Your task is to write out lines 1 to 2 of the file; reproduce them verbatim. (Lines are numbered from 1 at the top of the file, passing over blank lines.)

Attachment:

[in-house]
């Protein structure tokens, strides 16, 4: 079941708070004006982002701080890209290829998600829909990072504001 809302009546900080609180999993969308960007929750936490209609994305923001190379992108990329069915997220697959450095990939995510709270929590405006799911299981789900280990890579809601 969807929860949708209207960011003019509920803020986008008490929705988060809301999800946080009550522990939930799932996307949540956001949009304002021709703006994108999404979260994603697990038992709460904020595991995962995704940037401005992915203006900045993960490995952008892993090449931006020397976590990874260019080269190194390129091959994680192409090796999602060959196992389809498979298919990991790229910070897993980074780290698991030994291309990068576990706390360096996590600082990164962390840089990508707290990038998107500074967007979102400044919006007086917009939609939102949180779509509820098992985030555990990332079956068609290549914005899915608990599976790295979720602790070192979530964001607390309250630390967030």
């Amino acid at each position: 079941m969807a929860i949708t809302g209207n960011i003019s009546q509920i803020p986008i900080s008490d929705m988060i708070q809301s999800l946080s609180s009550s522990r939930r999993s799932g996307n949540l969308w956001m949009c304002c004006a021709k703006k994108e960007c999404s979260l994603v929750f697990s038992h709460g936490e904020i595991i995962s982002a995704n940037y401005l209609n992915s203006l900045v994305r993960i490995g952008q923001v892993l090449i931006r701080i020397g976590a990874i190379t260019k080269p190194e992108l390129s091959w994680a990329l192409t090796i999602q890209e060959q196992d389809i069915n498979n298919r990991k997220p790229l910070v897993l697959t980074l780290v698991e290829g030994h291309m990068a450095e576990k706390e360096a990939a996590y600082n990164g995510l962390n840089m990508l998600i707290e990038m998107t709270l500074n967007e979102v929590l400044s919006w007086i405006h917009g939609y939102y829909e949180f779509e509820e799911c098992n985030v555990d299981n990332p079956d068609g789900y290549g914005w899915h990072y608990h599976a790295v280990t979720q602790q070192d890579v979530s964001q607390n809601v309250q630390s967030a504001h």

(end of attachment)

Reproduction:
[in-house]
């Protein structure tokens, strides 16, 4: 079941708070004006982002701080890209290829998600829909990072504001 809302009546900080609180999993969308960007929750936490209609994305923001190379992108990329069915997220697959450095990939995510709270929590405006799911299981789900280990890579809601 969807929860949708209207960011003019509920803020986008008490929705988060809301999800946080009550522990939930799932996307949540956001949009304002021709703006994108999404979260994603697990038992709460904020595991995962995704940037401005992915203006900045993960490995952008892993090449931006020397976590990874260019080269190194390129091959994680192409090796999602060959196992389809498979298919990991790229910070897993980074780290698991030994291309990068576990706390360096996590600082990164962390840089990508707290990038998107500074967007979102400044919006007086917009939609939102949180779509509820098992985030555990990332079956068609290549914005899915608990599976790295979720602790070192979530964001607390309250630390967030």